Leave 'em laughing, they say in show business, and if you've ever wandered around an old cemetery, you know that some folks do -- or, at least, manage to end the conversation on a memorable note. (Everyone wants to be remembered); The Epitath Browser has a nice mix of famous folk (and how glad am I to learn that Mel Blanc rests beneath a stone with "That's all folks" on it?) and obscure, who have in common terrific epitaths on their gravestones or cenotaphs. There are some beautiful items here, but those of a cheerfully morbid disposition will appreciate the funny ones too, such the inscription above Ms. Sarah Ford: This stone was raised to Sarah Ford,

Not Sarah's virtues to record--
For they're well known to all the town--
No Lord; it was raised to keep her down.

(source: USA Today)

Sunday, April 15, 2007

Legendery Crooner Don Ho has Died : (

Legendary crooner Don Ho, who entertained tourists for decades wearing raspberry-tinted sunglasses and singing the catchy signature tune "Tiny Bubbles," has died. He was 76.
He died Saturday morning of heart failure, publicist Donna Jung said.

Ho had suffered with heart problems for the past several years, and had a pacemaker installed last fall. In 2005, he underwent an experimental stem cell procedure on his ailing heart in Thailand.

Don Ho worked right up to the end. Promoter Tom Moffatt said he attended Ho's final show Thursday and Ho received a standing ovation. Afterward, Ho reminisced about his many years in Waikiki and talked about how Judy Garland sang with him one night.

Ho entertained Hollywood's biggest stars and thousands of tourists for four decades. For many, no trip to Hawaii was complete without seeing his Waikiki show _ a mix of songs, jokes, double entendres, Hawaii history and audience participation. Shows usually started and ended with the same song, "Tiny Bubbles." Ho mostly hummed the song's swaying melody as the audience enthusiastically took over the familiar lyrics: "Tiny bubbles/in the wine/make me happy/make me feel fine."

"I hate that song," he often joked to the crowd. He said he performed it twice because "people my age can't remember if we did it or not."

Donald Tai Loy Ho, who was Hawaiian, Chinese, Portuguese, Dutch and German, was born Aug. 13, 1930, in Honolulu and grew up in the then-rural countryside of Kaneohe. In high school, he was a star football player and worked for a brief time in a pineapple cannery. After graduating in 1949, he attended Springfield College in Massachusetts on an athletic scholarship. He grew homesick, returned to the islands and ended up graduating from the University of Hawaii in 1953 with a degree in sociology.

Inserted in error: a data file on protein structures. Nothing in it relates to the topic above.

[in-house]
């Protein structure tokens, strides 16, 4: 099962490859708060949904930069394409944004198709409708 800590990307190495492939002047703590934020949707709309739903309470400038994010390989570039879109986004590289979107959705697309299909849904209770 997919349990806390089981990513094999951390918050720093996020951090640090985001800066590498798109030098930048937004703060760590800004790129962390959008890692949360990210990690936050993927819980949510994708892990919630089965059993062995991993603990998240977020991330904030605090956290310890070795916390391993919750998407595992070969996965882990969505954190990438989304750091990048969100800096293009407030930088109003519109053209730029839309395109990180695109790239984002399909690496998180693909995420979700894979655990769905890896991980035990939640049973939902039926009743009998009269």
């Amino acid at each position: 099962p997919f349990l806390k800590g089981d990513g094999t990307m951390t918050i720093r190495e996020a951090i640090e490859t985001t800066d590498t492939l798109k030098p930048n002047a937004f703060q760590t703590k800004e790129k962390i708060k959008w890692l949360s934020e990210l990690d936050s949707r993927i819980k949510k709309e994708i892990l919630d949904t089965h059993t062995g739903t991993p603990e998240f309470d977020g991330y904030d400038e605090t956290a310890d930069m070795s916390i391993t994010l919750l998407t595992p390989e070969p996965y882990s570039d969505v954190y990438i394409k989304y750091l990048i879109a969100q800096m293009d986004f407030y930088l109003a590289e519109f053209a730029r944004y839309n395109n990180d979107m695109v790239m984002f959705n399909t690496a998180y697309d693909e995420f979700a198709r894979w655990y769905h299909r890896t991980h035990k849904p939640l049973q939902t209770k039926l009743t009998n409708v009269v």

Inspired by the U.S. military planes flying in and out of Hawaii during World War II, Ho joined the Air Force. As the Korean War wound down, he piloted transport planes between Hickam Air Force Base in Honolulu and Tokyo.

When he returned home and took over his parents' struggling neighborhood bar, Honey's, he put together a band and started performing at his father's request. "I had no intention of being an entertainer," Ho said. "I just played songs I liked from the radio, and pretty soon that place was jammed. Every weekend there would be lines down the street."

Honey's became a happening place on Oahu, with other Hawaiian musicians stopping in for jam sessions. Ho began to play at various spots in Hawaii, then had a breakout year in 1966, when appearances at the Coconut Grove in Hollywood helped him build a mainland following, and the release of "Tiny Bubbles" gave him his greatest recording success.

Soon he was packing places such as the Flamingo Hotel in Las Vegas. Stars such as Lucille Ball, Sammy Davis Jr. and Frank Sinatra were known to be in the audience for Ho's shows.
Ho also became a television star, and hosted the "The Don Ho Show" on ABC from 1976-77. One of Ho's most memorable TV appearances was a 1972 cameo on an episode of "The Brady Bunch."
If you want to meet the "man" read this Q&A from "Weekly Hi Hi - Honolulu" and if you want to hear the great "Don Ho" listen to his music: Don Ho - Greatest Hits.
Rest in Peace Don.

Don Ho Singing "Tiny Bubbles"

Wednesday, April 11, 2007

Medusa Van Allen "Little Miss Sunshine"